First of all, watch the video through, so that you can get the gist of what the conversation is about.
Now watch the video more carefully, and pay attention to the following characteristics of spoken English the four teachers use:
- Use of so as a linking word in conversation.
- Use of fillers to gain thinking time: erm; er; well; You know
- Use of vague language: kind of; and all this; and stuff; sort of; like; and these kinds of things
- Involving listeners in the conversation: What, what seems to work for you guys or friends that you know?; What about you?
- Use of I mean to paraphrase what we have just said and make ourselves clear.
- Use of like as a linking word.
- Signalling the speaker that you are paying attention to what he/she is saying: Mm-hm; Oh, OK; Oh, no; Wow…wow
- Use of just to emphasize the verb.
- Showing agreement: Yeah; I agree with what you said about
- Use of auxiliary do in an affirmative sentence to emphasize the information: I do give myself
- Use of actually to introduce a piece of surprising or unexpected information: I actually need motivation
- Use of actually to emphasize what you are saying: distracts you from what you’re actually doing
- Use of actually for admitting something: I don’t know what they said actually
- Use of really to emphasize the adjective.
- Showing surprise: Really?
Now it's over to you. If possible, get together with a family or relative and discuss your attitude to physical exercise and fitness. How regularly do you do sport these days? And in the past? Are you a fit person? What everyday activities may help you to be fit? Have you ever done a job which involved physical exercise? To what extent do the people around you motivate you or deter you from doing sport? Don't forget to use some of the features of spoken English we have revised in this lesson.
Thomas: So, it seems to be a problem with a lot of people, erm, motivating, getting the motivation up to do exercise, to do sports. I read this article, where, that… er, related a study, erm, when you live with people who are athletic and fit, the motivation is almost inherent, and you kind of… gravitate toward that model. And the same is true in the opposite direction. If you live with people who are very lazy and just watch TV and all this, you just kind of become a lot more lax about your own fitness level. What, what seems to work for you guys or friends that you know?
Vicky: For me, it’s a lifestyle thing. I mean, like, I used to be very, very fit, but my job involved… well, my job involved diving, so I was carrying heavy equipment, I was swimming for hours every day. So, it was a very, very easy thing to integrate into my life.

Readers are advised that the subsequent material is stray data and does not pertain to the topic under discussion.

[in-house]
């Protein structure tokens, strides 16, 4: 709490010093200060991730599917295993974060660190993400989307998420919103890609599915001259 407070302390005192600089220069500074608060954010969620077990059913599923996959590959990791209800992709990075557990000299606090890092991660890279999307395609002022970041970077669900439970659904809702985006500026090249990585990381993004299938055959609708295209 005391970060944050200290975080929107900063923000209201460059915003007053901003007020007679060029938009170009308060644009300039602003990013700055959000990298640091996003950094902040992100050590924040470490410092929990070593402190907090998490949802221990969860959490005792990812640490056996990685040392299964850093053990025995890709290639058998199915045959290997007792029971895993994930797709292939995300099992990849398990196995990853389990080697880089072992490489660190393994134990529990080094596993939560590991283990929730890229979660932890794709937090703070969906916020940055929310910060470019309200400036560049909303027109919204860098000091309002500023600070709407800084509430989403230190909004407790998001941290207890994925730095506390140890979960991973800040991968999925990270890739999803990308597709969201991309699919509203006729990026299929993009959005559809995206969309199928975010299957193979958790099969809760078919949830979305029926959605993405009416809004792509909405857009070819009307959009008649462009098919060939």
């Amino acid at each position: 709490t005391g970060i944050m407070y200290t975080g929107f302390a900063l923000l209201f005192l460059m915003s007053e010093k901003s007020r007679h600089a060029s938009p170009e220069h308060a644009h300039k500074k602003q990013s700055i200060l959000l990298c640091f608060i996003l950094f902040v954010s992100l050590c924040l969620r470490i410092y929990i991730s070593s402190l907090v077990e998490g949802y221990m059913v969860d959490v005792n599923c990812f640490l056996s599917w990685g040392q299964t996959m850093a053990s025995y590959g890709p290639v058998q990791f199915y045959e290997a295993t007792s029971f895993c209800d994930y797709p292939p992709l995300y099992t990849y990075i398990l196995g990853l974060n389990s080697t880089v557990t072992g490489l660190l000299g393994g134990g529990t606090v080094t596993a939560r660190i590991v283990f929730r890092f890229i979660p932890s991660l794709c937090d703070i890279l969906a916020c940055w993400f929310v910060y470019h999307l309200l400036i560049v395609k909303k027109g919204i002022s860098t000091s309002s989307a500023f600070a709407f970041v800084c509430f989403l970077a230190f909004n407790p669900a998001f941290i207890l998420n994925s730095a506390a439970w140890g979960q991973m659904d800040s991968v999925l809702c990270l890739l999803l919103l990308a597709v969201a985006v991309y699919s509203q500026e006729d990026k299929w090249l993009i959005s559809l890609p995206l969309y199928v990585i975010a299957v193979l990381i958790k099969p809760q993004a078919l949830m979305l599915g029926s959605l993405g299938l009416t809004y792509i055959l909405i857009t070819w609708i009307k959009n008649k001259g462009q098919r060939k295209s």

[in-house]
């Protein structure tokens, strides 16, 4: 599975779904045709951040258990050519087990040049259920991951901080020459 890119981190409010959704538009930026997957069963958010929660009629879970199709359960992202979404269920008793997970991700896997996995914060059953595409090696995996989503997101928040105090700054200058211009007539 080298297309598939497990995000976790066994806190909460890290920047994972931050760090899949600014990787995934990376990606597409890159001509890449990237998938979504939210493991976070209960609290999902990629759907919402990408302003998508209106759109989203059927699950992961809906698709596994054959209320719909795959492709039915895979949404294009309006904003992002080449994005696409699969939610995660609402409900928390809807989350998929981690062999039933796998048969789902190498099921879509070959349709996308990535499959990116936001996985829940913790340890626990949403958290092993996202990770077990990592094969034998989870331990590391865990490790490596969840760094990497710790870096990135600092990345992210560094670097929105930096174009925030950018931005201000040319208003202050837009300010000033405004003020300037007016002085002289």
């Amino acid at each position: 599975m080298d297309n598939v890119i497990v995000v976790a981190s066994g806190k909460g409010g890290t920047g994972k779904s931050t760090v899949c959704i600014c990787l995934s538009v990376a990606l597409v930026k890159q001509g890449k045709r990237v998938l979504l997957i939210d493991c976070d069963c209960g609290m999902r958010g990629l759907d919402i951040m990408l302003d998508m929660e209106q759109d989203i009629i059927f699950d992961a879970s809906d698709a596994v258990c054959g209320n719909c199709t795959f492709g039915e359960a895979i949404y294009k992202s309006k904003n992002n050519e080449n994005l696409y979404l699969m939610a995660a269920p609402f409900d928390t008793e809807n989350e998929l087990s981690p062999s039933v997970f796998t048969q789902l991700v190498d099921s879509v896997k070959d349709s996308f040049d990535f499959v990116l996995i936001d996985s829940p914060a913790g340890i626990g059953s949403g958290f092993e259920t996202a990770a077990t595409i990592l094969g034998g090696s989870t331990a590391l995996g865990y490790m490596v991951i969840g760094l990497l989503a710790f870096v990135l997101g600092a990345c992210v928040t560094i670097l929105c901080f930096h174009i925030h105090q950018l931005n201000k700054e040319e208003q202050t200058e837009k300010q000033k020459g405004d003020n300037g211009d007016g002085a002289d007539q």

Vicky: Whereas now, I, I don’t know, I just feel like it’s difficult to find the time. It’s difficult to make the time to do things.
Vicky: Luckily there’s a gym next-door to my house, so I’ve just joined that. But the only reason I’ve joined that gym, it’s a horrible gym, but… it’s there. It’s two minutes away.
Louise: Yeah, convenient.
Sophia: Yeah. Yeah.
Vicky: You know? It’s so convenient. I think…
Louise: I find I have to trick myself into exercising by making it part of my transport, er, routine. So if I know I have to be at work, I’ll walk or I’ll ride a bus.
Thomas: Oh, OK.
Louise: So that way it’s both practical and exercise at the same time.
Thomas: I was going to imagine you running down the street in trainers and stuff.
Louise: Oh, no.
Vicky: Yeah, do you leave deliberately five minutes later so you have to rush in the streets?
Louise: Mm, I do, I do give myself a short, a short period, it, it’s a very fast walk.
Vicky: Power walk, ha ha.
Louise: Yeah, it’s a power walk. Ha ha.
Thomas: OK. What about you?
Sophia: Yeah, I actually need motivation I don’t, I don’t do any exercise. My only exercise is commuting. But like, but like you, I, er, I walk fast. It’s a brisk walk, so sort of exercise. Not, not quite jogging but brisk walking.
Vicky: But they say brisk walking, I think, I think I read something the other day that if jogging burns off some, like, eight hundred calories per mile, per mile, per hour, I don’t know what they said actually. The equivalent if you’re walking briskly, you still burn off four hundred or six hundred calories.
Louise: It, it’s still good for you, especially if you’re going up and down hills and these kinds of things, stairs are good. So it’s OK. But what I…
Vicky: That’s another thing.
Louise: I agree with what you said about, erm, about having partners in crime. You know, you need, you need to have, er, the motivation of people around you wanting to do the same thing. I think it’s really important.
Thomas: [Yeah, yeah.] And it almost distracts you from what you’re actually doing. I remember the first time I ever went on a long run, I had no idea that I could do it and I could because the guy I was with didn’t shut up the whole time.
Louise: Ha ha ha.
Thomas: So, for about three miles he talked incessantly and I didn’t even realize what we were doing.
Louise: Yeah, it’s good. I think team sports are good, too.
Thomas: Oh yeah.
Louise: A good, good fast game of netball, it’s good exercise, and it’s fun.
Vicky: That’s it, when it’s fun and there’s adrenaline, it’s a lot more motivating than when it’s all on your own, off you own back.
Louise: Yeah, yeah.
Thomas: So I think we’ve come up with the perfect formula: it’s either partners in crime or get a job that requires you to be fit.
Louise: Yeah, ha ha ha.
Vicky: Ha ha.